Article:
No thanks, then … LoL …. ᴊᴇsᴜs.

What are you talking about? You can absolutely create labels in the Gmail app…

While this is true, it is only recently true. For the longest time you could not do this. Actually, Google’s own help site is not even updated to reflect it yet – it still says to use a browser.

Wow, weird that you commented a couple minutes before my comment, also referring to Google’s support page.

How recent was this change??
Because the whole label-creating issue is one HUGE reason i don’t use Gmail like i used to…

Maybe a year, probably less depending on if you use Android/iOS ..

Because even Google’s own support page says you can’t make Labels in their Gmail App.
Though you seemed to be very much convinced to think otherwise, so I’m actually super curious to know what steps you have that one should take to make Labels in the Gmail app, per your direction….

Open the Gmail app in Android/iOS > Hamburger menu > Create label

Just Do It.

Literally just updated Gmail and i still didn’t see anywhere to do that at all, using your steps mentioned and everything ( my version of Gmail is 2021.08.08.394156522 )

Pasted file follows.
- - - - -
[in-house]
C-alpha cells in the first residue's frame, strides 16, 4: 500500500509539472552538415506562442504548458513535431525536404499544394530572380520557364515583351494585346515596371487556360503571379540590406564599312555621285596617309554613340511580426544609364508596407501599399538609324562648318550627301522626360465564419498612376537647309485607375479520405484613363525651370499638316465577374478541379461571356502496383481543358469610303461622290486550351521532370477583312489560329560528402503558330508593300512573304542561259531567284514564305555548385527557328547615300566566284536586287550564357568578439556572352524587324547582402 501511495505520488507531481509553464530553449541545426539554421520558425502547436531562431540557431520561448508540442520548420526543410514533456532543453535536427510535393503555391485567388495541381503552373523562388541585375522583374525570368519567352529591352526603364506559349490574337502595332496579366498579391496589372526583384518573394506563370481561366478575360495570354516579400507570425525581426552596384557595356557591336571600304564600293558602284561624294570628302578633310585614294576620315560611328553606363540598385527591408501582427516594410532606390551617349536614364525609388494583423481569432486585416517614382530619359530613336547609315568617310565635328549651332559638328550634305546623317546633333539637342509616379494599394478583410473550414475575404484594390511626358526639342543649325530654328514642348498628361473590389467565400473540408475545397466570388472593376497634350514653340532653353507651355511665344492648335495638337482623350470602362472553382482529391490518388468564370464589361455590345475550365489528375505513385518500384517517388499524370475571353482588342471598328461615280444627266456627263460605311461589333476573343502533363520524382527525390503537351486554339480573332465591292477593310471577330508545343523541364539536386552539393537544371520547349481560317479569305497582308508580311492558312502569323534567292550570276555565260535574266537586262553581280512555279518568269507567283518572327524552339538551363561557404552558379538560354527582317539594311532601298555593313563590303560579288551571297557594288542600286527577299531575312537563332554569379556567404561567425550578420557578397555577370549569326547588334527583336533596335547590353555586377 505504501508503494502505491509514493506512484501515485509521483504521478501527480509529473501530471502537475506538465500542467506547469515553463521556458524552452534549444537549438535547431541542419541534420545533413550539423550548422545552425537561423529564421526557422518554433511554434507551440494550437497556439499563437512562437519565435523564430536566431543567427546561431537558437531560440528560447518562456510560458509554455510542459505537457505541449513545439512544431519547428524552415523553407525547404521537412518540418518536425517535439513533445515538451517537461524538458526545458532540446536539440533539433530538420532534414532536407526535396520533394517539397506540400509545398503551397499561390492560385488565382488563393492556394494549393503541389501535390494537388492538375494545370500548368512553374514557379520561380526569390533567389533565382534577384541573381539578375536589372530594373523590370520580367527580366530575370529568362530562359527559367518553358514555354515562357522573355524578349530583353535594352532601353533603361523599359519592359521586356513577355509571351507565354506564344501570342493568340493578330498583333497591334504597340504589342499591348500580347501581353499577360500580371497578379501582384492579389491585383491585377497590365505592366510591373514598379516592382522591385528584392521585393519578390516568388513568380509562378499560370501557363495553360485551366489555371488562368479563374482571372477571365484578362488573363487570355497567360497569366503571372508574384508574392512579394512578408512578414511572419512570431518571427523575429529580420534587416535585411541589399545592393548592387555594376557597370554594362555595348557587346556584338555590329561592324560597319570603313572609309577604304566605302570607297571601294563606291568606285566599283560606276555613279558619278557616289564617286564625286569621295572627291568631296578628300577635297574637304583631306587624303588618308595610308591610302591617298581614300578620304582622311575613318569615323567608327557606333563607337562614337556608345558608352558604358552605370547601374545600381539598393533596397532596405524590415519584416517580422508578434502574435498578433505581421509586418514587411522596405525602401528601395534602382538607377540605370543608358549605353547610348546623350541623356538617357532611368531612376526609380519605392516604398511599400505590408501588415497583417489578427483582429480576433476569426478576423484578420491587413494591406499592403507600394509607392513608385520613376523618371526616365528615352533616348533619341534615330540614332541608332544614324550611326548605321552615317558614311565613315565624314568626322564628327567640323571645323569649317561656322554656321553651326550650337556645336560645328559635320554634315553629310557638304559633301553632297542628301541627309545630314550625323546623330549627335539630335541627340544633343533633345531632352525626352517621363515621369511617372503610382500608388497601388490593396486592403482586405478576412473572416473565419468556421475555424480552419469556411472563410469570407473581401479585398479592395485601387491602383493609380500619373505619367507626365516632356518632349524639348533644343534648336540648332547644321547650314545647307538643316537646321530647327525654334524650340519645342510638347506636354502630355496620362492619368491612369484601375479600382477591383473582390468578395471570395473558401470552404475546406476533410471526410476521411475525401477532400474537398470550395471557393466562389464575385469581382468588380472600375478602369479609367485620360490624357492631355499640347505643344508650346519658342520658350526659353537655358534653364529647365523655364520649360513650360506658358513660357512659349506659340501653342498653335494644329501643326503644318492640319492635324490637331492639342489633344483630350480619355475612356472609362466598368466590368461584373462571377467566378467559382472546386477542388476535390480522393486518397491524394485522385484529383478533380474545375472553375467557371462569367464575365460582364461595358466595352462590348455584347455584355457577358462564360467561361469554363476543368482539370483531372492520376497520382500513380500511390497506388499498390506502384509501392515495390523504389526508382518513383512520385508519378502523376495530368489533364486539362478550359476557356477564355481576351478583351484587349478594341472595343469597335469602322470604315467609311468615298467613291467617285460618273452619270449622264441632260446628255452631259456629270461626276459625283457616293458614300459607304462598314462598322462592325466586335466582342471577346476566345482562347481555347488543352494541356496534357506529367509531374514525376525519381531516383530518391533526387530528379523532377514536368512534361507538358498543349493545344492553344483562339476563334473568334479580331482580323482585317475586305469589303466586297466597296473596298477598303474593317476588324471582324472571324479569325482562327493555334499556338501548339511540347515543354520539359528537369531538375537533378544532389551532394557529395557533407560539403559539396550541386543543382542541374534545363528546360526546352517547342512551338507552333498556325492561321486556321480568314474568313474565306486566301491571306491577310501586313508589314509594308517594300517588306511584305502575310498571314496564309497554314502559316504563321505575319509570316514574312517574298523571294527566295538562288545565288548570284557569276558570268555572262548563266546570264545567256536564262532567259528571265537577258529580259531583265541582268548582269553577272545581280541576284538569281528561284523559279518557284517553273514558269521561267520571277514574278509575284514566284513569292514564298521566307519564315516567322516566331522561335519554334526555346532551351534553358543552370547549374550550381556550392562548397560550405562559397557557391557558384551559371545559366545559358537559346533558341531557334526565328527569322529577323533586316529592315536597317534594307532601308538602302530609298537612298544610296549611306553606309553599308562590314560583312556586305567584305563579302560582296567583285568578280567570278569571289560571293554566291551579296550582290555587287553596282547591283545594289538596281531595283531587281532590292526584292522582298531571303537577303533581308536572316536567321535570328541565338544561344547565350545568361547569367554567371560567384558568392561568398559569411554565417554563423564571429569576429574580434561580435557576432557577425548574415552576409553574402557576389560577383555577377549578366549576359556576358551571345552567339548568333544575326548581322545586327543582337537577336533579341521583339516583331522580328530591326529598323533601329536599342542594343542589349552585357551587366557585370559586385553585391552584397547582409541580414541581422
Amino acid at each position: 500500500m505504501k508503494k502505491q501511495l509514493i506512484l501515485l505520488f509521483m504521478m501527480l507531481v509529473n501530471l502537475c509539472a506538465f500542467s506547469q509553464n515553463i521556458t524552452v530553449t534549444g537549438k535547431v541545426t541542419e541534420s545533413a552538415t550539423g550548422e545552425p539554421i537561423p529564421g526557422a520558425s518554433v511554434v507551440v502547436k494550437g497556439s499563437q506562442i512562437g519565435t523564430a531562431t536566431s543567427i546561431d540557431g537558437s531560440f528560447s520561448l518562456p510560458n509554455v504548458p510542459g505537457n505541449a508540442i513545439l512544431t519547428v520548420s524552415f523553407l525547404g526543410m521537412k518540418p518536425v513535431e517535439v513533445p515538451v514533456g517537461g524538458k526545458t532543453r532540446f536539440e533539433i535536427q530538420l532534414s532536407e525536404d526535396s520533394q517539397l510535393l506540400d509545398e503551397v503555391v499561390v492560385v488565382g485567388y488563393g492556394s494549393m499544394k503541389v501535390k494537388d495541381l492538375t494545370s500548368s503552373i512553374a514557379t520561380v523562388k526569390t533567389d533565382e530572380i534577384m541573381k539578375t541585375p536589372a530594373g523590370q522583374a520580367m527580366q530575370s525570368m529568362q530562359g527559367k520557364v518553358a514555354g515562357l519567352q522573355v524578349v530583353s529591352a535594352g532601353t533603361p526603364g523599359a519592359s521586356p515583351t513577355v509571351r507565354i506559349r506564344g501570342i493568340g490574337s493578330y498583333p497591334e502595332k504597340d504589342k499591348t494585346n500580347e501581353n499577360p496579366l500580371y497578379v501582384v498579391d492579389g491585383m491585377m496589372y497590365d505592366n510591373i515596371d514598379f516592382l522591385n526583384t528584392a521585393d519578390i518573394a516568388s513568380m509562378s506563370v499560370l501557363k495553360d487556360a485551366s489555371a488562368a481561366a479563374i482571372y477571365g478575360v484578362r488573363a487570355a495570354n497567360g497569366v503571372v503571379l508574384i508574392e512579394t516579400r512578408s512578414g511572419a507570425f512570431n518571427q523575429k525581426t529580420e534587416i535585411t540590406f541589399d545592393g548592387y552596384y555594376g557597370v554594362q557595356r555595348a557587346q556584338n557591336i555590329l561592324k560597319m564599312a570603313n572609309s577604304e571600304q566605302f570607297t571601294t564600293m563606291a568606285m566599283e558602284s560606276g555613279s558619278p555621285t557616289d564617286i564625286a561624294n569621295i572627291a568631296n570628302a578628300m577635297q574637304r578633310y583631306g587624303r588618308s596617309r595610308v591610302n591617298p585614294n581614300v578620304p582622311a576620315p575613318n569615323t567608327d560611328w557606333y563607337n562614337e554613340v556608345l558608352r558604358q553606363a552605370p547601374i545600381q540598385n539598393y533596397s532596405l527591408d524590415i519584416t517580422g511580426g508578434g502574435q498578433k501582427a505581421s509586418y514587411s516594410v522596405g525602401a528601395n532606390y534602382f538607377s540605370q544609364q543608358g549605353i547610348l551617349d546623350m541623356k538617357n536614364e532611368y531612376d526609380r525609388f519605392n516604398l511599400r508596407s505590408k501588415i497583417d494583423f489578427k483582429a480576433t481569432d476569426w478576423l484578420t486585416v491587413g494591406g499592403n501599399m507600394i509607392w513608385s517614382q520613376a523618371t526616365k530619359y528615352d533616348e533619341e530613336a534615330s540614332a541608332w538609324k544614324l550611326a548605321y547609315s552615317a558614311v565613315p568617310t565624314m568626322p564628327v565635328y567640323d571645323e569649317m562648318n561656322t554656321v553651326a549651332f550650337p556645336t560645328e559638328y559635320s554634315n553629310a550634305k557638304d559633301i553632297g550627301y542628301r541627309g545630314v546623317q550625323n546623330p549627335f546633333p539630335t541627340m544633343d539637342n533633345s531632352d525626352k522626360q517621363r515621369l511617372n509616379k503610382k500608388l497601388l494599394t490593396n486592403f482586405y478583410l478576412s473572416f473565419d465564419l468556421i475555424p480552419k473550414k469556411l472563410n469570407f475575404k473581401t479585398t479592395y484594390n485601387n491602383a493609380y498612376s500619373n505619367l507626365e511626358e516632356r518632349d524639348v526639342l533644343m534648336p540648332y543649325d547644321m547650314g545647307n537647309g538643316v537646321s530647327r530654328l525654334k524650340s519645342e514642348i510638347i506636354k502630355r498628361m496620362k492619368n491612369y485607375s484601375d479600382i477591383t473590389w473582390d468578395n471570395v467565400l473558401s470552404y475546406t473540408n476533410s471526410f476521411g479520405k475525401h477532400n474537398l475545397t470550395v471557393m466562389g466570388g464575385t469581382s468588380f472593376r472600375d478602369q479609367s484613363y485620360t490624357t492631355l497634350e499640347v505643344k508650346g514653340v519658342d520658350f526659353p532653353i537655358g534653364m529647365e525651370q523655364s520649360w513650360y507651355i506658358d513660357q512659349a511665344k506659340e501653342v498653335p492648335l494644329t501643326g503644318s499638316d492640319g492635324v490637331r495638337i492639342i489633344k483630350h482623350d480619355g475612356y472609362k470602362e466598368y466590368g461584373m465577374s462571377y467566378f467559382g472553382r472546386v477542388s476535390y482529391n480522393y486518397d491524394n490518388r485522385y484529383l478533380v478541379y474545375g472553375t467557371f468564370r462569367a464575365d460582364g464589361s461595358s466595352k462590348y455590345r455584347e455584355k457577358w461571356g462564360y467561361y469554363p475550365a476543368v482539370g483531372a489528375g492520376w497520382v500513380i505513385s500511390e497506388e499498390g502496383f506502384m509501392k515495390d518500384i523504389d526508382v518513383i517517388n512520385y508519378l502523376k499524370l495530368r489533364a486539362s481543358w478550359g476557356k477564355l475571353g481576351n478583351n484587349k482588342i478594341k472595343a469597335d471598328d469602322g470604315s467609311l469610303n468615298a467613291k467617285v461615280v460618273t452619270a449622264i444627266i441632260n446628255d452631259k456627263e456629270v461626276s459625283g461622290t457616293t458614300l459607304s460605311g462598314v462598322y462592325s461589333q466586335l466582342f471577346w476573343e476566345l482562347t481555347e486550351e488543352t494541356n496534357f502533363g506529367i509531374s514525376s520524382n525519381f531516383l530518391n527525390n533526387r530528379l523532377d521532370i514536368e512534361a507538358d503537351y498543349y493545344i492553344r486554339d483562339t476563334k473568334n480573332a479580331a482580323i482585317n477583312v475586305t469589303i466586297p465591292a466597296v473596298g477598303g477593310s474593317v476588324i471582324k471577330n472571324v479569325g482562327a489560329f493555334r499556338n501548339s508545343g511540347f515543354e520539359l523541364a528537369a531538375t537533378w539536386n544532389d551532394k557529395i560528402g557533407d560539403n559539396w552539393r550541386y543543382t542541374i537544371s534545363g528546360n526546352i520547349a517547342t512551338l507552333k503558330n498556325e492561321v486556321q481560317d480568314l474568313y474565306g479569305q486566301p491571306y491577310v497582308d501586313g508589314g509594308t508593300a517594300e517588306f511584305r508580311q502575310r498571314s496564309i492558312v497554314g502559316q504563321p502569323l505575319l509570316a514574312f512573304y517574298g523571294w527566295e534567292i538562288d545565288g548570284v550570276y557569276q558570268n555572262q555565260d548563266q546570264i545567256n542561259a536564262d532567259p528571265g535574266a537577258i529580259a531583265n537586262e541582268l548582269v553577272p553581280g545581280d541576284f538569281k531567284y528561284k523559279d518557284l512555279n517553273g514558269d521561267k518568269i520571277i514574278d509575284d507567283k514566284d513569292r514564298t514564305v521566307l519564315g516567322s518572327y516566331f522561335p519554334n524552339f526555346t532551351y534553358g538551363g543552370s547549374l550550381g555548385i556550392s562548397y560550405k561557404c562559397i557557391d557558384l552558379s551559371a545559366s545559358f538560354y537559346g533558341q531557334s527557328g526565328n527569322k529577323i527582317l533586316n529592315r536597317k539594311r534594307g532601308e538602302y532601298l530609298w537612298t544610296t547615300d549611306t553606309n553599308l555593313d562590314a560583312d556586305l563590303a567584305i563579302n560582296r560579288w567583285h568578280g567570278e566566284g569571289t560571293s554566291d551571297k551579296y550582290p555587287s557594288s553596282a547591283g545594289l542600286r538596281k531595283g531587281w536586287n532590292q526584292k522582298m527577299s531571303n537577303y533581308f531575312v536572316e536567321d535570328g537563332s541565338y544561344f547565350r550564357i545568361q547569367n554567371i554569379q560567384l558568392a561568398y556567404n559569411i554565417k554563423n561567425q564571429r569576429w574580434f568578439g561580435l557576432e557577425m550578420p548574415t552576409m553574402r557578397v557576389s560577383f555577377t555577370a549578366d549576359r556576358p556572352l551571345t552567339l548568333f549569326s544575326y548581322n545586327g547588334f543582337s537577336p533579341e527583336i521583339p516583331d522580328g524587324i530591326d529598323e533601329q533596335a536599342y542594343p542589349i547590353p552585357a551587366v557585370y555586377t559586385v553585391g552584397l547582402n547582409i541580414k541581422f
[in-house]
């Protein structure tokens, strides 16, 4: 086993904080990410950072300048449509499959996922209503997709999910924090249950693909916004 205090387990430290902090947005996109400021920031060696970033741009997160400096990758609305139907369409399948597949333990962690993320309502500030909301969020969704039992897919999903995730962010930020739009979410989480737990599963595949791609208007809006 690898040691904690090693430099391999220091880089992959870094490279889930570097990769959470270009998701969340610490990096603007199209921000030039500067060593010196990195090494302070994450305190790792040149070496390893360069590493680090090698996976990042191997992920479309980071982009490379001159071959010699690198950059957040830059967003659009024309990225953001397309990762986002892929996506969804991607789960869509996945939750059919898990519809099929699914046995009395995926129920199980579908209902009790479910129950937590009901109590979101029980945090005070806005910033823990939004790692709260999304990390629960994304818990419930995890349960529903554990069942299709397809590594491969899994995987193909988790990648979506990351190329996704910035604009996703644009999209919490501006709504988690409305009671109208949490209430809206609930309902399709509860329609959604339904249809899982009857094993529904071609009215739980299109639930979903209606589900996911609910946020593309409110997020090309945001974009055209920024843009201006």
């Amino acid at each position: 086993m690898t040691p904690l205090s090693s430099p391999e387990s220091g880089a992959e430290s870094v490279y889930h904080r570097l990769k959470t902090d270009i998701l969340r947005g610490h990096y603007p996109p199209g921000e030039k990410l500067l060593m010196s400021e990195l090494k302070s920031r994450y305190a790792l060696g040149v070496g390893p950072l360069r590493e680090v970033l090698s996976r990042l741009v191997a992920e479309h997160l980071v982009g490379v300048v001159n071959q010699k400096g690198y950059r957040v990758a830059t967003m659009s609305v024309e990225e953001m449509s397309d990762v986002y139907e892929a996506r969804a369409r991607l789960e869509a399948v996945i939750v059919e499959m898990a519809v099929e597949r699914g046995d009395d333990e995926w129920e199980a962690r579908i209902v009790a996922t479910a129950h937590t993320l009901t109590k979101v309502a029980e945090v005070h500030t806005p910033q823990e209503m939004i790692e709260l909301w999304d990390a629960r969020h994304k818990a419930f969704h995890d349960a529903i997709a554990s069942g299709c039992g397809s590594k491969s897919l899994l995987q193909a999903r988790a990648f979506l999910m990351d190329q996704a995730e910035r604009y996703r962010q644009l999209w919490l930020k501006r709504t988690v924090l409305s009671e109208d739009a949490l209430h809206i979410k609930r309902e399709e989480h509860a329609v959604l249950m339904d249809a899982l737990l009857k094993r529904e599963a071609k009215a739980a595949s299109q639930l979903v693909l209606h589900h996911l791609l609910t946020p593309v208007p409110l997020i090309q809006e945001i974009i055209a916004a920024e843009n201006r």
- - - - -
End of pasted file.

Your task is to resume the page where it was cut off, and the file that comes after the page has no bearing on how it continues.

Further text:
Don’t know if there’s something else missing, but I’ve done all i could do and it still won’t let me make a label in the Goddamn Gmail App!

No one has made the inevitable joke about this being another place for communication for Google’s portfolio – now when you ‘call’ someone using a Google tool you might be using Duo, Google’s phone dialer (traditional calls), Hangouts, Meet ,etc …
Joking aside, it’s nice to see Gmail getting extended with new features, but the UI is feeling very dated these days and it’s settings sections are already seemingly more complicated than Outlooks (at least at first glance) – it would be nice if Google focused on some usability/discovery features that made it easier to do the new things!

Kind of reminds me of WUPHF!

Outlook is the worst email i have ever seen, hope my company switch to Gmail